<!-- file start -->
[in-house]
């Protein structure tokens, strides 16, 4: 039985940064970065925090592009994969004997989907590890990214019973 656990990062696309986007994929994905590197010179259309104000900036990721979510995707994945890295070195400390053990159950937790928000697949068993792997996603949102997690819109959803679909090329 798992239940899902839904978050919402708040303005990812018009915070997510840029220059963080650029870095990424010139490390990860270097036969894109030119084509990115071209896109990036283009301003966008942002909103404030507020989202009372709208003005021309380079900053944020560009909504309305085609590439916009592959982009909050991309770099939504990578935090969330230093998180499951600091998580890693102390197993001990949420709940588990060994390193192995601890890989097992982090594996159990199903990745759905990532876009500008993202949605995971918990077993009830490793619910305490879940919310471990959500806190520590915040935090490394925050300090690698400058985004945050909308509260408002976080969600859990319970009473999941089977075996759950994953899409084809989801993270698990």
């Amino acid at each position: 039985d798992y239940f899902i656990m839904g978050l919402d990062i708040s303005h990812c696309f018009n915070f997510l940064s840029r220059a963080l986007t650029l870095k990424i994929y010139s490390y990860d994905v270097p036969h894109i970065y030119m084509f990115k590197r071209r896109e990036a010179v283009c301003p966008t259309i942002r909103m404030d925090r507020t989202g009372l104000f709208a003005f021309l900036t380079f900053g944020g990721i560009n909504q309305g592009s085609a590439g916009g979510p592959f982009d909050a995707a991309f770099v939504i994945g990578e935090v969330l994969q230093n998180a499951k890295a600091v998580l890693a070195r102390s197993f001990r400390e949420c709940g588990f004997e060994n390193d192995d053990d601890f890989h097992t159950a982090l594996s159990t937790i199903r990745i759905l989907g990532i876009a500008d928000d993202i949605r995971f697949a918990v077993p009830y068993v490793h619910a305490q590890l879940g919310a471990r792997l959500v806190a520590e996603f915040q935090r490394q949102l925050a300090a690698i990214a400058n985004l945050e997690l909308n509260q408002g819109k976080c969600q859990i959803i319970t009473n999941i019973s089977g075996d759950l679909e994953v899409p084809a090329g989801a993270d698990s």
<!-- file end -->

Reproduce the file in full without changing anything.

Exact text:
[in-house]
């Protein structure tokens, strides 16, 4: 039985940064970065925090592009994969004997989907590890990214019973 656990990062696309986007994929994905590197010179259309104000900036990721979510995707994945890295070195400390053990159950937790928000697949068993792997996603949102997690819109959803679909090329 798992239940899902839904978050919402708040303005990812018009915070997510840029220059963080650029870095990424010139490390990860270097036969894109030119084509990115071209896109990036283009301003966008942002909103404030507020989202009372709208003005021309380079900053944020560009909504309305085609590439916009592959982009909050991309770099939504990578935090969330230093998180499951600091998580890693102390197993001990949420709940588990060994390193192995601890890989097992982090594996159990199903990745759905990532876009500008993202949605995971918990077993009830490793619910305490879940919310471990959500806190520590915040935090490394925050300090690698400058985004945050909308509260408002976080969600859990319970009473999941089977075996759950994953899409084809989801993270698990």
């Amino acid at each position: 039985d798992y239940f899902i656990m839904g978050l919402d990062i708040s303005h990812c696309f018009n915070f997510l940064s840029r220059a963080l986007t650029l870095k990424i994929y010139s490390y990860d994905v270097p036969h894109i970065y030119m084509f990115k590197r071209r896109e990036a010179v283009c301003p966008t259309i942002r909103m404030d925090r507020t989202g009372l104000f709208a003005f021309l900036t380079f900053g944020g990721i560009n909504q309305g592009s085609a590439g916009g979510p592959f982009d909050a995707a991309f770099v939504i994945g990578e935090v969330l994969q230093n998180a499951k890295a600091v998580l890693a070195r102390s197993f001990r400390e949420c709940g588990f004997e060994n390193d192995d053990d601890f890989h097992t159950a982090l594996s159990t937790i199903r990745i759905l989907g990532i876009a500008d928000d993202i949605r995971f697949a918990v077993p009830y068993v490793h619910a305490q590890l879940g919310a471990r792997l959500v806190a520590e996603f915040q935090r490394q949102l925050a300090a690698i990214a400058n985004l945050e997690l909308n509260q408002g819109k976080c969600q859990i959803i319970t009473n999941i019973s089977g075996d759950l679909e994953v899409p084809a090329g989801a993270d698990s």